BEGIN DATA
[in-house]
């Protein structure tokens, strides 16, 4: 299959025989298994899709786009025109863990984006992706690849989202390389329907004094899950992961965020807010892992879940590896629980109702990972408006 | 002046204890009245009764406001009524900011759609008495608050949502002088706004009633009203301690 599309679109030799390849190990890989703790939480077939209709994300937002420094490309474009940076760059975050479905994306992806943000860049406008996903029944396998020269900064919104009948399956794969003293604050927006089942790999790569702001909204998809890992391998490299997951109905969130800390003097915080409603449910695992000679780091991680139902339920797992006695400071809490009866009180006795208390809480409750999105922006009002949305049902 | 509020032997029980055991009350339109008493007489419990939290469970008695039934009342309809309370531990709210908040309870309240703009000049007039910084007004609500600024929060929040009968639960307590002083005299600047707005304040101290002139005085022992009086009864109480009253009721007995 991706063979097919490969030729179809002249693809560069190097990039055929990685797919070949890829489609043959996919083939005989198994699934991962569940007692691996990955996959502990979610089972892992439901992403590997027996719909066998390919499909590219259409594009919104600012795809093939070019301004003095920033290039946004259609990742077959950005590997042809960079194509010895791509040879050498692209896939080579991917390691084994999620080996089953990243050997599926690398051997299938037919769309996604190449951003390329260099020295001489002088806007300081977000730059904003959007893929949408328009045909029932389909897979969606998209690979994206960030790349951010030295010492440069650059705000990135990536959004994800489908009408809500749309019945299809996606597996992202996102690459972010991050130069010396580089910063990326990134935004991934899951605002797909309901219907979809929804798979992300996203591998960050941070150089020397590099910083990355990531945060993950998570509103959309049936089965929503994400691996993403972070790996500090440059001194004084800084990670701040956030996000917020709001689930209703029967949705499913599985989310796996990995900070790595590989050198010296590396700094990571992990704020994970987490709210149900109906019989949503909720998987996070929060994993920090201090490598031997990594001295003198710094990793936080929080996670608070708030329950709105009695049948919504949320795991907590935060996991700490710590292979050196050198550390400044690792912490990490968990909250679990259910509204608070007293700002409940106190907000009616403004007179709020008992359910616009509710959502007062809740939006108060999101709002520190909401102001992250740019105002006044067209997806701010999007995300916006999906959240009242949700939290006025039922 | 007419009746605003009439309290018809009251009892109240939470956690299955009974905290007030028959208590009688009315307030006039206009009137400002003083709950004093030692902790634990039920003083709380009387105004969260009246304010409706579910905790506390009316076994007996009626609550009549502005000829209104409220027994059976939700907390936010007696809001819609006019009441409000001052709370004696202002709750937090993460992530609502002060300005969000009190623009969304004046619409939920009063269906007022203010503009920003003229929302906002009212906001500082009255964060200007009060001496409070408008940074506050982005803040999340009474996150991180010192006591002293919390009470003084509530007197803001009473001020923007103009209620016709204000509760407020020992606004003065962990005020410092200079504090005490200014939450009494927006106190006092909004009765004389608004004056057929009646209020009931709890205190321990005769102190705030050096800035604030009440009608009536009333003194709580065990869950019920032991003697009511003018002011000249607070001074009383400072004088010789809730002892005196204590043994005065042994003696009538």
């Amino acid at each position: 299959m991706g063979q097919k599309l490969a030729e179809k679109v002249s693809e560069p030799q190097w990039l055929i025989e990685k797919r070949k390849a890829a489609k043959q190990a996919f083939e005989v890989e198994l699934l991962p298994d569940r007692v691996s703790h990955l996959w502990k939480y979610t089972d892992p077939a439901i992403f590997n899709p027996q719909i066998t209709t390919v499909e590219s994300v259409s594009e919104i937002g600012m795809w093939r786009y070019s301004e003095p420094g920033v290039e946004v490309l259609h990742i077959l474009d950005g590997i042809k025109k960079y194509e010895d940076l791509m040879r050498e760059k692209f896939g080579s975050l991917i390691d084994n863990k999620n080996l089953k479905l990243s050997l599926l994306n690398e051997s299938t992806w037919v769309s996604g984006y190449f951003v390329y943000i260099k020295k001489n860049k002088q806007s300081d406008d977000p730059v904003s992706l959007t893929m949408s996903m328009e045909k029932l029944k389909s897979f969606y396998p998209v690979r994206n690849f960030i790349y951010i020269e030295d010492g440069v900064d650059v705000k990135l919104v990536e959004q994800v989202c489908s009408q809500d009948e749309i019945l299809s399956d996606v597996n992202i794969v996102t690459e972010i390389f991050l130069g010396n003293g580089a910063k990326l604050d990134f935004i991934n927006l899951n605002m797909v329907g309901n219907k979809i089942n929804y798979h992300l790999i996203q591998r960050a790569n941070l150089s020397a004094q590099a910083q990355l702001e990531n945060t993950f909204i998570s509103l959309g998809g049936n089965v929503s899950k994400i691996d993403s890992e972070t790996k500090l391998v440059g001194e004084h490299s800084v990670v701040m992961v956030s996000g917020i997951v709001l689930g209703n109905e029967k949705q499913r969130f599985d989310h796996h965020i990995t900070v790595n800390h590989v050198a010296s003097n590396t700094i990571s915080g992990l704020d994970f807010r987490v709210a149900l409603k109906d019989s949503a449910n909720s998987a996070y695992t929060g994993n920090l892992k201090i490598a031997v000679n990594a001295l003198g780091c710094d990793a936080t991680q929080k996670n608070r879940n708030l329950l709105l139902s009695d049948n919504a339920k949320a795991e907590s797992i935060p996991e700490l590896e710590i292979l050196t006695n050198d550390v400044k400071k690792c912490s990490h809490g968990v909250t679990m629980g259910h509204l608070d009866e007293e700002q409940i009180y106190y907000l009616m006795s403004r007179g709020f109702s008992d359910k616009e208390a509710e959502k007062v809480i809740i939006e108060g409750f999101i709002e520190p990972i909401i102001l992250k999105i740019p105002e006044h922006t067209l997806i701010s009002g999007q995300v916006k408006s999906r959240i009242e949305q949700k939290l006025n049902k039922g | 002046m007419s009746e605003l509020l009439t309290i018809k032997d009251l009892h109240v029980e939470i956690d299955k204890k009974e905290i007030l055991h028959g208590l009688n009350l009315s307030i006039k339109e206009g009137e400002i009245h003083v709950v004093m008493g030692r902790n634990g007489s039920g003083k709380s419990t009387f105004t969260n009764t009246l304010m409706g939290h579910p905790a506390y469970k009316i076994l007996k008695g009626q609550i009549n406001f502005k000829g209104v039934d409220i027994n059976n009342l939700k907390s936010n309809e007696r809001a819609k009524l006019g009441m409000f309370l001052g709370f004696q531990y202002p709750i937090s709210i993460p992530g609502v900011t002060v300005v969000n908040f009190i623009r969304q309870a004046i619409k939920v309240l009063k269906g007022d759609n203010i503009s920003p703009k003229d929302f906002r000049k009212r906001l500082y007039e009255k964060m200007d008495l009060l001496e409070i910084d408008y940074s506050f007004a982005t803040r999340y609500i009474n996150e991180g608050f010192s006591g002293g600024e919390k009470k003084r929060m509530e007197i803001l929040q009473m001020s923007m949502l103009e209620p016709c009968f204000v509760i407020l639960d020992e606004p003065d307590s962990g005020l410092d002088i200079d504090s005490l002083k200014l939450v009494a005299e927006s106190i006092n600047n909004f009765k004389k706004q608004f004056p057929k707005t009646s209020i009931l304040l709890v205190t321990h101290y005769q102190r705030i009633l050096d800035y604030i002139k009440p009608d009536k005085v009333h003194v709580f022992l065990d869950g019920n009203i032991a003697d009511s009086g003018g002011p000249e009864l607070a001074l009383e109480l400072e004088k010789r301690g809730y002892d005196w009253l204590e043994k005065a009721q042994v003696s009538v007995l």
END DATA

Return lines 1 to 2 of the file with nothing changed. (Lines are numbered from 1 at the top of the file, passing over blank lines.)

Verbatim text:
[in-house]
């Protein structure tokens, strides 16, 4: 299959025989298994899709786009025109863990984006992706690849989202390389329907004094899950992961965020807010892992879940590896629980109702990972408006 | 002046204890009245009764406001009524900011759609008495608050949502002088706004009633009203301690 599309679109030799390849190990890989703790939480077939209709994300937002420094490309474009940076760059975050479905994306992806943000860049406008996903029944396998020269900064919104009948399956794969003293604050927006089942790999790569702001909204998809890992391998490299997951109905969130800390003097915080409603449910695992000679780091991680139902339920797992006695400071809490009866009180006795208390809480409750999105922006009002949305049902 | 509020032997029980055991009350339109008493007489419990939290469970008695039934009342309809309370531990709210908040309870309240703009000049007039910084007004609500600024929060929040009968639960307590002083005299600047707005304040101290002139005085022992009086009864109480009253009721007995 991706063979097919490969030729179809002249693809560069190097990039055929990685797919070949890829489609043959996919083939005989198994699934991962569940007692691996990955996959502990979610089972892992439901992403590997027996719909066998390919499909590219259409594009919104600012795809093939070019301004003095920033290039946004259609990742077959950005590997042809960079194509010895791509040879050498692209896939080579991917390691084994999620080996089953990243050997599926690398051997299938037919769309996604190449951003390329260099020295001489002088806007300081977000730059904003959007893929949408328009045909029932389909897979969606998209690979994206960030790349951010030295010492440069650059705000990135990536959004994800489908009408809500749309019945299809996606597996992202996102690459972010991050130069010396580089910063990326990134935004991934899951605002797909309901219907979809929804798979992300996203591998960050941070150089020397590099910083990355990531945060993950998570509103959309049936089965929503994400691996993403972070790996500090440059001194004084800084990670701040956030996000917020709001689930209703029967949705499913599985989310796996990995900070790595590989050198010296590396700094990571992990704020994970987490709210149900109906019989949503909720998987996070929060994993920090201090490598031997990594001295003198710094990793936080929080996670608070708030329950709105009695049948919504949320795991907590935060996991700490710590292979050196050198550390400044690792912490990490968990909250679990259910509204608070007293700002409940106190907000009616403004007179709020008992359910616009509710959502007062809740939006108060999101709002520190909401102001992250740019105002006044067209997806701010999007995300916006999906959240009242949700939290006025039922 | 007419009746605003009439309290018809009251009892109240939470956690299955009974905290007030028959208590009688009315307030006039206009009137400002003083709950004093030692902790634990039920003083709380009387105004969260009246304010409706579910905790506390009316076994007996009626609550009549502005000829209104409220027994059976939700907390936010007696809001819609006019009441409000001052709370004696202002709750937090993460992530609502002060300005969000009190623009969304004046619409939920009063269906007022203010503009920003003229929302906002009212906001500082009255964060200007009060001496409070408008940074506050982005803040999340009474996150991180010192006591002293919390009470003084509530007197803001009473001020923007103009209620016709204000509760407020020992606004003065962990005020410092200079504090005490200014939450009494927006106190006092909004009765004389608004004056057929009646209020009931709890205190321990005769102190705030050096800035604030009440009608009536009333003194709580065990869950019920032991003697009511003018002011000249607070001074009383400072004088010789809730002892005196204590043994005065042994003696009538």